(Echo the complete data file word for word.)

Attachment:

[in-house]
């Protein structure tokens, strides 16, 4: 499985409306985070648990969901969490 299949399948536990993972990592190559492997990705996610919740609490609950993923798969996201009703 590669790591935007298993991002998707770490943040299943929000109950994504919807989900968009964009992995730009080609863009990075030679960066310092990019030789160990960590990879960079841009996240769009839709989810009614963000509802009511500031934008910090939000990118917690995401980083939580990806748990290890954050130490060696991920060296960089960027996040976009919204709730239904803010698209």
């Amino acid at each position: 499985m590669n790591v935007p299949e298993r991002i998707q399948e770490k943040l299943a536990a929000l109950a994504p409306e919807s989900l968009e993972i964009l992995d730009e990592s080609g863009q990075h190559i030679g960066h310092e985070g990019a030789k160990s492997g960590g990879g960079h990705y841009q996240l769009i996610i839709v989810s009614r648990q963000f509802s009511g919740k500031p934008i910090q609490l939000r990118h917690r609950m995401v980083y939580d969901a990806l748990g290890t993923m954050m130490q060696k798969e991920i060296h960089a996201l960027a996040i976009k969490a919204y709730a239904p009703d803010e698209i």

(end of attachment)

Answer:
[in-house]
């Protein structure tokens, strides 16, 4: 499985409306985070648990969901969490 299949399948536990993972990592190559492997990705996610919740609490609950993923798969996201009703 590669790591935007298993991002998707770490943040299943929000109950994504919807989900968009964009992995730009080609863009990075030679960066310092990019030789160990960590990879960079841009996240769009839709989810009614963000509802009511500031934008910090939000990118917690995401980083939580990806748990290890954050130490060696991920060296960089960027996040976009919204709730239904803010698209």
């Amino acid at each position: 499985m590669n790591v935007p299949e298993r991002i998707q399948e770490k943040l299943a536990a929000l109950a994504p409306e919807s989900l968009e993972i964009l992995d730009e990592s080609g863009q990075h190559i030679g960066h310092e985070g990019a030789k160990s492997g960590g990879g960079h990705y841009q996240l769009i996610i839709v989810s009614r648990q963000f509802s009511g919740k500031p934008i910090q609490l939000r990118h917690r609950m995401v980083y939580d969901a990806l748990g290890t993923m954050m130490q060696k798969e991920i060296h960089a996201l960027a996040i976009k969490a919204y709730a239904p009703d803010e698209i």